At the 2011 APA Convention last August, I was asked to accept, in tandem with Kirk Schneider, the Lifetime Achievement Award, which was awarded posthumously to my teacher and friend Jim Bugental. I began it with a poem:
If his penetrating gaze, twinkling eyes and inviting presence, ever captured you, then you knew Jim Bugental.
If you ever laughed at his lame limericks or puzzled at his word games, then you knew Jim Bugental.
If you ever chided him for his politically incorrect, risqué comments that he delivered to the very end, then you knew Jim Bugental.
If you ever marveled at his exquisite sensitivity to the subjective realm, to his ability to illuminate what was actual but unregarded in the living moment, then you knew Jim Bugental.
If you ever groaned at the sound of his whistle signaling the start of a long and challenging day of training, then you knew Jim Bugental.
If you ever heard him speak tenderly about Liz, his wife, or Karen, his daughter, then you knew Jim Bugental.
If you ever acknowledged the tremendous impact he had on your life, then you knew Jim Bugental.
I’m very grateful for this opportunity to pay tribute to Jim, who for 30 years was my teacher, my mentor, and my friend.
Jim taught me to appreciate the value of following process over content, the power of presence, and the importance of developing a pou sto (a place to stand) as a therapist.
He taught me that therapy, like life, is not about gathering information—no, indeed— therapy is actual, and subjectively lived, moment to moment.
I learned these skills in a weekly consult group and had the opportunity to practice them at a yearly, five-day retreat in a beautiful part of northern California. He called these trainings, ”The Art of the Psychotherapist.” Some of my closest friendships where forged there. Twenty years later, 18 of us still gather there to immerse ourselves in the work.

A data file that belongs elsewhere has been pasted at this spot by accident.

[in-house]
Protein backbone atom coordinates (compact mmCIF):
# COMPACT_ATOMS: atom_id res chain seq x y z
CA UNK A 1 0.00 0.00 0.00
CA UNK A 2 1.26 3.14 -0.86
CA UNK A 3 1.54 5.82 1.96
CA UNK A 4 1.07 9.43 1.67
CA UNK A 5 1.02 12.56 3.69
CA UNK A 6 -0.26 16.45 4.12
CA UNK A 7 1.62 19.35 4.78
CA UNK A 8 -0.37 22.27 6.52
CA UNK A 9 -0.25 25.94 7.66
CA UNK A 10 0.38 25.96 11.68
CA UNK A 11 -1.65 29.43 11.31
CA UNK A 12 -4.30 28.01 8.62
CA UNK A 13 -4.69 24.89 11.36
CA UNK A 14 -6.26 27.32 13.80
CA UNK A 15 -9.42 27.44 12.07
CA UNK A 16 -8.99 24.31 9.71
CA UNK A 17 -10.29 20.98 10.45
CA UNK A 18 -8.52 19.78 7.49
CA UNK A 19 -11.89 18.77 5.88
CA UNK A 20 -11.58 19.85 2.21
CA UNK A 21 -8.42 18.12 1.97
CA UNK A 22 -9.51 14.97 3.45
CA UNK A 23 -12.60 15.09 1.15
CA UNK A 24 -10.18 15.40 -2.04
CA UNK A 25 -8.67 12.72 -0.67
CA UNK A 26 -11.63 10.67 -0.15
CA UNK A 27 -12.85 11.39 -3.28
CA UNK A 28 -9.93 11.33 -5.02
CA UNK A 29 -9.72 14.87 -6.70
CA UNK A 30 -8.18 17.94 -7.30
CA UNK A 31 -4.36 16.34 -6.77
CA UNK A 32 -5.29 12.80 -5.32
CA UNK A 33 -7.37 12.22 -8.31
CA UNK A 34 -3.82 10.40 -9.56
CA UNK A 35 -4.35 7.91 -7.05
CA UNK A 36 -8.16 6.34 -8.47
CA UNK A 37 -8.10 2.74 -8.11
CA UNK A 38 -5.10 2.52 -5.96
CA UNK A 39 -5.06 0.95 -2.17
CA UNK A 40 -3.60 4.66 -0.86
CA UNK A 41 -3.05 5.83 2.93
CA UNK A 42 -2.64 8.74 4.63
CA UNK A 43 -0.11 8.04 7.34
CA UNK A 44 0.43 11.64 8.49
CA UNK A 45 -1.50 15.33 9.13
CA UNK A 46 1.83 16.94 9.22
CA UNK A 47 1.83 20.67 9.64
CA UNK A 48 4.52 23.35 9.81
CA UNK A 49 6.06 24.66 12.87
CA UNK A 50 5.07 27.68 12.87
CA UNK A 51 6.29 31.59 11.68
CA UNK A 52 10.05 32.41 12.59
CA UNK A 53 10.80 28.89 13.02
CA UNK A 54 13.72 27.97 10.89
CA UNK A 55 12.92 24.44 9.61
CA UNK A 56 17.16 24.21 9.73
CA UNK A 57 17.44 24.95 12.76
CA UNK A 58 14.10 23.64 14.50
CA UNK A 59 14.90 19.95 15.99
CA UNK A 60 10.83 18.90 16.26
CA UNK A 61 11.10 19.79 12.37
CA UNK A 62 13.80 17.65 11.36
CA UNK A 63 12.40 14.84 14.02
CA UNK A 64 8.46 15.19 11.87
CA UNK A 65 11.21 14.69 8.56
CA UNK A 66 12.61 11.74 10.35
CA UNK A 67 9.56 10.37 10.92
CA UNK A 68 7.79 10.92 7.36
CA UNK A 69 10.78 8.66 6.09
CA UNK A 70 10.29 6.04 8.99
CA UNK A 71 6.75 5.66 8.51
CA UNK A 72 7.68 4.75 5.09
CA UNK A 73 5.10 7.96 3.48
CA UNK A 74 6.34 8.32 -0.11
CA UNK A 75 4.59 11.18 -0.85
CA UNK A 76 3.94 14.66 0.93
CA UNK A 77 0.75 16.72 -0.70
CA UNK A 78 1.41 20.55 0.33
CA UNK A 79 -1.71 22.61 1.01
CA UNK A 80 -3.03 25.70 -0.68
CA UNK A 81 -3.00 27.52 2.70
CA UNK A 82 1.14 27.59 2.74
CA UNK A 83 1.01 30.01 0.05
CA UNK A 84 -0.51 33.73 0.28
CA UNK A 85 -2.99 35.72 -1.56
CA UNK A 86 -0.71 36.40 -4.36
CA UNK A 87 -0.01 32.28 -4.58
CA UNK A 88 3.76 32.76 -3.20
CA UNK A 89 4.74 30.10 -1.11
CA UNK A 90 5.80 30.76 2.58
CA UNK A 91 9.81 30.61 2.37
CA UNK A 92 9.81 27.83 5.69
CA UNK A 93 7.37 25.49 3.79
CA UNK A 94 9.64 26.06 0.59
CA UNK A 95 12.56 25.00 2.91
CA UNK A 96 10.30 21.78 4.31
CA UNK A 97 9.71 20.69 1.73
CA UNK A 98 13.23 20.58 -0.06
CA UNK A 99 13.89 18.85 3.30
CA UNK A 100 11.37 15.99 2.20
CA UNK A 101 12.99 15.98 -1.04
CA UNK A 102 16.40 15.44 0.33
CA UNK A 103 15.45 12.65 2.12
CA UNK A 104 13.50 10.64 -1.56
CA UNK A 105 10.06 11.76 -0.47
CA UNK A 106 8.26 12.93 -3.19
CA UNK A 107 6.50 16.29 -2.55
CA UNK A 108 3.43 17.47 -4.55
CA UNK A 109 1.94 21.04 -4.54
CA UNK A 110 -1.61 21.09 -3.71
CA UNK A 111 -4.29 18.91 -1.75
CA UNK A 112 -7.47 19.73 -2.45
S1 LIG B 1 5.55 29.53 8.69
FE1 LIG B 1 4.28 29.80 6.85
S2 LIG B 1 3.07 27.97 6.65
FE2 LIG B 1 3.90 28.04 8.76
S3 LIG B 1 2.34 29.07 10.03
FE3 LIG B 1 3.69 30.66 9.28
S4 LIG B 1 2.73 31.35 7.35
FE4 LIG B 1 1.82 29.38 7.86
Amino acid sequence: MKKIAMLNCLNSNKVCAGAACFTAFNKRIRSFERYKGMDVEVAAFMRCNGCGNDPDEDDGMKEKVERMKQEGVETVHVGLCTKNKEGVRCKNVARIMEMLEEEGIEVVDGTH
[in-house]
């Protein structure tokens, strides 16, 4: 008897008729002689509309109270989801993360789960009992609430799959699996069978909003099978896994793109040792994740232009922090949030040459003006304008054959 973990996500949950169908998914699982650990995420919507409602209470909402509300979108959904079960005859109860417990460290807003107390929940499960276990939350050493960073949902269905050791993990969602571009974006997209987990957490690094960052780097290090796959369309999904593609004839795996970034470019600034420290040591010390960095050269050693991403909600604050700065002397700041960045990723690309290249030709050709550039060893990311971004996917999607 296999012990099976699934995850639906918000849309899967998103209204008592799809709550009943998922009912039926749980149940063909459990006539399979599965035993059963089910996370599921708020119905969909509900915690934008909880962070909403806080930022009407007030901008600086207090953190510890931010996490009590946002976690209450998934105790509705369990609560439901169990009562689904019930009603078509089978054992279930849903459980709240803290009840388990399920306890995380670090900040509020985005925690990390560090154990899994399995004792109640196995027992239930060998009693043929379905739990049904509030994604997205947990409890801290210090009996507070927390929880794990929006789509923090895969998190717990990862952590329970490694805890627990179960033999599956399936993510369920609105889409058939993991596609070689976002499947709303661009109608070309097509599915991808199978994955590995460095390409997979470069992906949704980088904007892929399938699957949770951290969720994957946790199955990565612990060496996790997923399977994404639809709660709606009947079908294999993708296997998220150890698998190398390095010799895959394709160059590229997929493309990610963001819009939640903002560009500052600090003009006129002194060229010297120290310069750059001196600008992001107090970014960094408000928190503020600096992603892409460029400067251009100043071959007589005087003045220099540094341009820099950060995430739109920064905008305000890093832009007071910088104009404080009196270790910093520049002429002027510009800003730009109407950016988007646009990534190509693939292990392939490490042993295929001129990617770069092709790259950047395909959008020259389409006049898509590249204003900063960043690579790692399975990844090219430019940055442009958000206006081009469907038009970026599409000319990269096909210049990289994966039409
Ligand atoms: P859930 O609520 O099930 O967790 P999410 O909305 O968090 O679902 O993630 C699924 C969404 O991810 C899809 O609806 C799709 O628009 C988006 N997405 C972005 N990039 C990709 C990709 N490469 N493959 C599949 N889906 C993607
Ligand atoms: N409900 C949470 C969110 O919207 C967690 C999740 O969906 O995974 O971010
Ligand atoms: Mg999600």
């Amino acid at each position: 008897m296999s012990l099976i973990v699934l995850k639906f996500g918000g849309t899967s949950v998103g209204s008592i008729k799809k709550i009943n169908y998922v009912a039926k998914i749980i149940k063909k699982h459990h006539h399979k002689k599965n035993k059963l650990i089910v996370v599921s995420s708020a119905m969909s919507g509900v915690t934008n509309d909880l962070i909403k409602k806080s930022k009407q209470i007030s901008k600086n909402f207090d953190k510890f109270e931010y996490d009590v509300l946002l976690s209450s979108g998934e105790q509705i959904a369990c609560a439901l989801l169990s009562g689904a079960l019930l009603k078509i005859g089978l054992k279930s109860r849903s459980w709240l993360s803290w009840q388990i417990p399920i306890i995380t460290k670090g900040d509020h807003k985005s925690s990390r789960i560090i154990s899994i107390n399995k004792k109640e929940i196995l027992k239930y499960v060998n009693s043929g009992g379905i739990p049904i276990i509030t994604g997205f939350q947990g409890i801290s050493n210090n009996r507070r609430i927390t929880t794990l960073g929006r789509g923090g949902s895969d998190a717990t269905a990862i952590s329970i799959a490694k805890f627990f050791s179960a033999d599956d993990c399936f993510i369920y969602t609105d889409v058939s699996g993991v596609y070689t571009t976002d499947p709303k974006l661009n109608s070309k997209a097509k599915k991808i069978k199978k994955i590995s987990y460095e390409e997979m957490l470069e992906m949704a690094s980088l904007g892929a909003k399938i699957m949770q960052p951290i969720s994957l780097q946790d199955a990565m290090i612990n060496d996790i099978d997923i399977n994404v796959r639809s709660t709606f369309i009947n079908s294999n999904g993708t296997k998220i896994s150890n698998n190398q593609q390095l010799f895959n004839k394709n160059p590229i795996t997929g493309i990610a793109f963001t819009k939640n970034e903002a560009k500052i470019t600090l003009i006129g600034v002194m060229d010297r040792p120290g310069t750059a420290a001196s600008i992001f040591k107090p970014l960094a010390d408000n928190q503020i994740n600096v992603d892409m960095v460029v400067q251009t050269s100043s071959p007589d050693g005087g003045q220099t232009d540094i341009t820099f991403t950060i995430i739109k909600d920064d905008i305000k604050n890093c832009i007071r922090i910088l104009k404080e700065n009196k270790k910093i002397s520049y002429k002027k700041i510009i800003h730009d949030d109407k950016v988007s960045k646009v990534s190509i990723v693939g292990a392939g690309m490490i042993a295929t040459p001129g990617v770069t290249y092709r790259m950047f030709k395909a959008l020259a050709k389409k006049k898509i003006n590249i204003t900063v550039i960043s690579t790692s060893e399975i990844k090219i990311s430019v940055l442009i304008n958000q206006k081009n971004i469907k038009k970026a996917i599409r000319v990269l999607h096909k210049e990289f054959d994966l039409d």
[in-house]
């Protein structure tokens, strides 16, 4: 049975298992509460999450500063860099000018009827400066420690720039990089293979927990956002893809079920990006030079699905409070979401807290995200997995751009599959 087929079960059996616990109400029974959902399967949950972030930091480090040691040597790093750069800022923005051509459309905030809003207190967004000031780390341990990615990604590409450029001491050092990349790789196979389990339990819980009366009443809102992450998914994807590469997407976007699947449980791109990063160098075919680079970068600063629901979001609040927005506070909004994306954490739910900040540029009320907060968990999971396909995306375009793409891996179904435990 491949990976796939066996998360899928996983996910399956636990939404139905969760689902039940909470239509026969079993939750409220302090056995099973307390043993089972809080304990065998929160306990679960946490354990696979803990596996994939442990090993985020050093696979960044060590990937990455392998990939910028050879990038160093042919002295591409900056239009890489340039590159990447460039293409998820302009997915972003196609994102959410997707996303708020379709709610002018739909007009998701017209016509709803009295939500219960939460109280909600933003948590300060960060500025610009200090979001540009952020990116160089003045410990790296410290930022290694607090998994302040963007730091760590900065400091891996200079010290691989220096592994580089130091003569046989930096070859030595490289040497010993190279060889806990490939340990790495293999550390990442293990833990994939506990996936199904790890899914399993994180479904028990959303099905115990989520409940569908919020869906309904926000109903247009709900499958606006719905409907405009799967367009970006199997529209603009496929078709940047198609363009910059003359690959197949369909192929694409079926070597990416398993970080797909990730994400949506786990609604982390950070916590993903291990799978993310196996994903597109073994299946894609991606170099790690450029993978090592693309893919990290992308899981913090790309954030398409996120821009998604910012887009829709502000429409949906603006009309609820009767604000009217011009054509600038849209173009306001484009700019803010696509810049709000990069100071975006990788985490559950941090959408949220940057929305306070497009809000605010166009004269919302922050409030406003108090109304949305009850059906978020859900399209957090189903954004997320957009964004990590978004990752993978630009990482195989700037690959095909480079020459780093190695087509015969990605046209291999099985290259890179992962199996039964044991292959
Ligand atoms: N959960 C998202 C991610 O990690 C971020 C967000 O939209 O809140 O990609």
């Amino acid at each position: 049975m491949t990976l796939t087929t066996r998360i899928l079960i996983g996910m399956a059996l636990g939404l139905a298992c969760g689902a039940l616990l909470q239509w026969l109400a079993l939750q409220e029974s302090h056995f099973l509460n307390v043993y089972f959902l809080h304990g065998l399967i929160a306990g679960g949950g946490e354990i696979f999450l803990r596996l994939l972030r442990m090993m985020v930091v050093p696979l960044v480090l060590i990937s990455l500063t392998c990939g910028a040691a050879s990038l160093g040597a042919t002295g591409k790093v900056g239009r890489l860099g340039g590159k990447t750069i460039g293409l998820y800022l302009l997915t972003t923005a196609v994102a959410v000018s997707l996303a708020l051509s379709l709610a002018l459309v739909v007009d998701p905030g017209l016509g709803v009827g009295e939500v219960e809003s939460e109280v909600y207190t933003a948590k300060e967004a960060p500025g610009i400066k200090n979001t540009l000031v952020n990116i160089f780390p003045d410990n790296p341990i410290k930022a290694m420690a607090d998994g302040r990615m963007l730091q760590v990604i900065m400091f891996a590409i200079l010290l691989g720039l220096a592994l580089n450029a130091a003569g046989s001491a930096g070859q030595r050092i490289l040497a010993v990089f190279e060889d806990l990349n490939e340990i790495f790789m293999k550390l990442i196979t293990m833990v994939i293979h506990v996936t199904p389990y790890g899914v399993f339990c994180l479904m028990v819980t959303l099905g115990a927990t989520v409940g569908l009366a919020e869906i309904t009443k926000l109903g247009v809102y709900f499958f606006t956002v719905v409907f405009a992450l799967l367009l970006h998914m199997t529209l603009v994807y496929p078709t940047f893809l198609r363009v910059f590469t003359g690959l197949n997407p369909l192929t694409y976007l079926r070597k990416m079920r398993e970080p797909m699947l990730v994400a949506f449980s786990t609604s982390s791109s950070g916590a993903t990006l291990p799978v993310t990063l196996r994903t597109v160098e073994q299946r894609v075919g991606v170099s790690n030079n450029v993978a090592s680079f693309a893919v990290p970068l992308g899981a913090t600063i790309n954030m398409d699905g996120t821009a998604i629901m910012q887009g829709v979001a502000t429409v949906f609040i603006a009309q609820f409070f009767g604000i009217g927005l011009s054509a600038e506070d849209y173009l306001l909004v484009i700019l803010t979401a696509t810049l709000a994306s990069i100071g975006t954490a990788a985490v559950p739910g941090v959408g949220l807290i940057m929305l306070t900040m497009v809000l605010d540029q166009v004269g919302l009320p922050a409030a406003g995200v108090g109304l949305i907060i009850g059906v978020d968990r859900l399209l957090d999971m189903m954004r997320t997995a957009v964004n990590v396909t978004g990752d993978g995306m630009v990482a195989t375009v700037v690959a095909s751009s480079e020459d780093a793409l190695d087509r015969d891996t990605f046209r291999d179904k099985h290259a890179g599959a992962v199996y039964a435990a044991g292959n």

The mark of a great teacher is to inspire his students—to expand on his work and to make it their own. I think Jim would be very proud of us. We have made films, written books, taught courses, and even created a teaching institute.
Sixteen years ago, with Jim as our consultant, Kirk Schneider, Nader Shabahangi, and I, with, several other colleagues, created the Existential-Humanistic Institute. Its intention was to continue the community building that Jim began and to teach the E-H approach to the next generation of therapists.
One of our goals was to develop a certificate program in E-H therapy, and now our dream has been realized. This fall, EHI is launching two certificate programs, one in partnership with Saybrook University. We already have 10 students; four are international—from Austria, Canada, and Singapore.
Our certificate program is anchored in a principle dear to Jim’s heart—that incidentally has been validated by recent research.
The principle is this:
It is the human dimension that is ultimately responsible for life-changing therapy. It is the person of the therapist and the therapeutic relationship that truly matter—not particular techniques or treatment modalities.
Jim wisely knew that—that is why he was one of the great masters of our time.
— Orah Krug